Trump presidency

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Re: Trump presidency

Postby Angua » Sat Nov 10, 2018 11:02 pm UTC

I mean, it's more the absurdity of the excuse? Also, I was given to understand that the main reason he's in France in the first place is for the 100 year commemorations, so that makes it even worse. It's not as though it was a random side trip tacked on in the first place.
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Re: Trump presidency

Postby The Great Hippo » Sat Nov 10, 2018 11:14 pm UTC

Angua wrote:I mean, it's more the absurdity of the excuse? Also, I was given to understand that the main reason he's in France in the first place is for the 100 year commemorations, so that makes it even worse. It's not as though it was a random side trip tacked on in the first place.
Oh, yeah; I'm not saying it shouldn't be a news story at all -- and the excuse is really dumb. I'm just saying that some of the responses I've seen to this seem to be treating it like a grave insult -- as if he's committed some terrible transgression. And I find that silly.

I guess I'm just very leery of the whole notion of shaming political figures for failing to prostrate themselves before the altar of patriotism and self-sacrifice. I don't like it when Republicans wag their fingers at Democrats for it, and I don't like it when Democrats wag their fingers at Republicans for it. If Trump had just said, "Sorry, I'm feeling a bit under the weather today", I'd be fine with that. I imagine others might not be.

Admittedly, this might just be my reflexive aversion toward a political landscape that prioritizes symbolism over reality. I recognize that symbolic action is way more important than I sometimes give it credit for, though.

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Re: Trump presidency

Postby Soupspoon » Sun Nov 11, 2018 12:26 am UTC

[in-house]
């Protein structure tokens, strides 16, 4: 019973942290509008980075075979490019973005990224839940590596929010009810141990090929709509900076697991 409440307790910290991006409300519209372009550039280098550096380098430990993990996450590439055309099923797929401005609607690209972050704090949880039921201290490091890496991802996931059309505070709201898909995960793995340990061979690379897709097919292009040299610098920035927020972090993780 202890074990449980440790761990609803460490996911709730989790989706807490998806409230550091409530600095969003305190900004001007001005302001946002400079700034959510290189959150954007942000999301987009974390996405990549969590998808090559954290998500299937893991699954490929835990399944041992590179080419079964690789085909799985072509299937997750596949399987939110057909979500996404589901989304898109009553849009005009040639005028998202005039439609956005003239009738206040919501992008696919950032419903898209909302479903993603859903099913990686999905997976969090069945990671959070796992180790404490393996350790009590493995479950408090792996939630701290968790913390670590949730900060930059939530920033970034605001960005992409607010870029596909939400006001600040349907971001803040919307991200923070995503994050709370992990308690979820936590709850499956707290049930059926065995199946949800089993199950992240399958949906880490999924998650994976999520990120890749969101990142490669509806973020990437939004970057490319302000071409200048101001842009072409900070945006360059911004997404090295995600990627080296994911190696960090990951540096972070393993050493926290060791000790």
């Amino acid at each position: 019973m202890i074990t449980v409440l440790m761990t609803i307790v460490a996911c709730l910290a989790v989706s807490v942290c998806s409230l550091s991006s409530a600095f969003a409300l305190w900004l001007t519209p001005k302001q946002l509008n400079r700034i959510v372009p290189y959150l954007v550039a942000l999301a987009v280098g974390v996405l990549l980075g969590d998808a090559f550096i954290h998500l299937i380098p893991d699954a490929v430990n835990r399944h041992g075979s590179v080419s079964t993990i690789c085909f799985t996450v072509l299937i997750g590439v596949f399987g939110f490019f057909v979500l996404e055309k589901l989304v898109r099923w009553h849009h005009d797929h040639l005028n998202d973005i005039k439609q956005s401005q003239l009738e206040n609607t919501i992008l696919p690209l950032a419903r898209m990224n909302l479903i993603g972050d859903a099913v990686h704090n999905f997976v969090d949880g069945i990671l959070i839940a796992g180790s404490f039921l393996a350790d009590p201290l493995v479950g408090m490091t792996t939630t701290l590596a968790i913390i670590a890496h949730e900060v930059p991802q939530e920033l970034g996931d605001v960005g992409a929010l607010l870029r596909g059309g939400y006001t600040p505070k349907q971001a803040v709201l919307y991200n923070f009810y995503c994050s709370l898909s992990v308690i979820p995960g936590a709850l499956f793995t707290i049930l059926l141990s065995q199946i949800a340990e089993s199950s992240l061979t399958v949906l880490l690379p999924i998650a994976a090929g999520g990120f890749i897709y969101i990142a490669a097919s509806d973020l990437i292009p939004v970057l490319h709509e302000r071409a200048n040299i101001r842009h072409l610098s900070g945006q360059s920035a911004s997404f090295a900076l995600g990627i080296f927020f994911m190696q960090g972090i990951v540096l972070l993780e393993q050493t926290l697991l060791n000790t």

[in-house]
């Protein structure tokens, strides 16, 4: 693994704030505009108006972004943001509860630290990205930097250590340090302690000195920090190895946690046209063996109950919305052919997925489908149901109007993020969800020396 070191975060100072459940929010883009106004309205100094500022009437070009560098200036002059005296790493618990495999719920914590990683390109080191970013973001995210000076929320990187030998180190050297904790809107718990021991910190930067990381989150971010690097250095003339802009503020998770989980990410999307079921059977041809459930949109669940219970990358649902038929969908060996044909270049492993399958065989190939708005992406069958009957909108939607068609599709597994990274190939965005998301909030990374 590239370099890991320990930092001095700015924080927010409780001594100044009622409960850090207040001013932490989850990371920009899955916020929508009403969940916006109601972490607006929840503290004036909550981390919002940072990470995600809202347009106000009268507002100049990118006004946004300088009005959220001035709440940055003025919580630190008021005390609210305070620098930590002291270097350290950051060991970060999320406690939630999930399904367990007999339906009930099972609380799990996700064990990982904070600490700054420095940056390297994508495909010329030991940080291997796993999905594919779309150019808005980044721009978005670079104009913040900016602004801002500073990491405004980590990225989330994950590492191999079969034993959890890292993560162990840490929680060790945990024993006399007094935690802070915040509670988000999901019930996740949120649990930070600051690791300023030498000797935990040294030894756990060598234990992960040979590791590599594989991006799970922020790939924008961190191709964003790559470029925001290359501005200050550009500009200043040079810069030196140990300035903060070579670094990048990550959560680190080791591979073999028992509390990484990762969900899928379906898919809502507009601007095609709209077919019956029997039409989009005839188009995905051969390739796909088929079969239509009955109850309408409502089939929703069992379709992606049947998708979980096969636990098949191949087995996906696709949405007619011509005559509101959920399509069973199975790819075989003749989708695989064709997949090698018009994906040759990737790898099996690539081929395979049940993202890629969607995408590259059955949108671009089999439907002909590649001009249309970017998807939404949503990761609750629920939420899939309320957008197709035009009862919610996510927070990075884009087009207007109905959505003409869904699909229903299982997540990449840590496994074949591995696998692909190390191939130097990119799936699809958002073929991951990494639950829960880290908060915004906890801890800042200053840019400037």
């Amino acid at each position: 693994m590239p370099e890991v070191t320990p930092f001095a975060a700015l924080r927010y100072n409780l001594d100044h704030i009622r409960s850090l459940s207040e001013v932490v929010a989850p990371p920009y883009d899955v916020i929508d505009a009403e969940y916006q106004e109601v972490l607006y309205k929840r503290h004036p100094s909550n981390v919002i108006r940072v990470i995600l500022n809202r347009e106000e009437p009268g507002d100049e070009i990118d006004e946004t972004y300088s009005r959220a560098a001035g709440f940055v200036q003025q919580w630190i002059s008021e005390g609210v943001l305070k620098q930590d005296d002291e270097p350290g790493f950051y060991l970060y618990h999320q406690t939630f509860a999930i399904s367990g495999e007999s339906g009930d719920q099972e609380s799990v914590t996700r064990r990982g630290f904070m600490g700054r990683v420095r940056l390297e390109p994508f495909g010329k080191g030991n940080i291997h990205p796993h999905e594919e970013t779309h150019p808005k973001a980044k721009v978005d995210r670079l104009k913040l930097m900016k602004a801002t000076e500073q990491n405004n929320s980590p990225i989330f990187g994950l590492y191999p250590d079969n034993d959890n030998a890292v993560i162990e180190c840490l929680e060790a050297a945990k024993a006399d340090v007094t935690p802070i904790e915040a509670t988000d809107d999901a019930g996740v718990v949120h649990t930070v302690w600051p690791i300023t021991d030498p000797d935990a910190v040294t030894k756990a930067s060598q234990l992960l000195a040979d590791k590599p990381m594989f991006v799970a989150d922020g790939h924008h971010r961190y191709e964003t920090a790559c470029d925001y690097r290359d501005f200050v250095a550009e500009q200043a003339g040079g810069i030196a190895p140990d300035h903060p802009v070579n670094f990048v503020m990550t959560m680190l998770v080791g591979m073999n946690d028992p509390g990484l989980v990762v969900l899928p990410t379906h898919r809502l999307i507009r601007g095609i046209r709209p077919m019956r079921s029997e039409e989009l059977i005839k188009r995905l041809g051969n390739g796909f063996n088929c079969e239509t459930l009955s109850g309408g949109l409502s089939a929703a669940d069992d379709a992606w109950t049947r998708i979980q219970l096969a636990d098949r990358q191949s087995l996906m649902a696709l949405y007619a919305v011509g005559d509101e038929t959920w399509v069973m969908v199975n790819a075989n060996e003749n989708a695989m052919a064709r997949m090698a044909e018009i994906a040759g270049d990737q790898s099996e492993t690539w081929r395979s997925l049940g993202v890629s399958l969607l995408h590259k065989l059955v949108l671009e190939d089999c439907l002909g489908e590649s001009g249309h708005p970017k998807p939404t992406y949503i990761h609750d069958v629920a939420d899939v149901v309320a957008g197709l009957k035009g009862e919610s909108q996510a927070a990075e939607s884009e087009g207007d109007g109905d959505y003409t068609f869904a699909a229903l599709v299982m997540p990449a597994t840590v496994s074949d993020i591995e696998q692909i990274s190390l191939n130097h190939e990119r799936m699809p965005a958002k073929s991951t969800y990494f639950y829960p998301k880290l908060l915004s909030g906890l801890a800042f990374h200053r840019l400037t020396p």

The Great Hippo wrote:If Trump had just said, "Sorry, I'm feeling a bit under the weather today", I'd be fine with that. I imagine others might not be.
Well, the healthiest ever president(ial candidate) surely couldn't show illness. I mean, FDR poisoned that pot, right?

/notentirelyserious.

But the alternate, public, reason is… godsawful. Honestly. It could at least have been news of a spurious security alert (quashed, in time for there to be nothing blocking the event and other HsOS being there, but too late to reinstate Secret Service-approved travel plans), not wanting to put ideas into their heads for next time (but I'll kindly accept a fee for its use, if it comes to be anyway - have your people talk to my people).

Meanwhile, neither snow nor rain nor heat nor gloom of night stays… No, wait, that's those real public servants, who seem to be responsible for a far lower proportion of random cracking up and initiation of gun violence these days. Which is good, yes?

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Re: Trump presidency

Postby Sableagle » Sun Nov 11, 2018 1:51 am UTC

CorruptUser wrote:Or if you wanted to see the topless teenager on page three.

Spoiler:
British newspaper

Front page: "Are pedophiles lurking in YOUR neighborhood?"
Page three: "This girl just turned 16, check out her knockers!"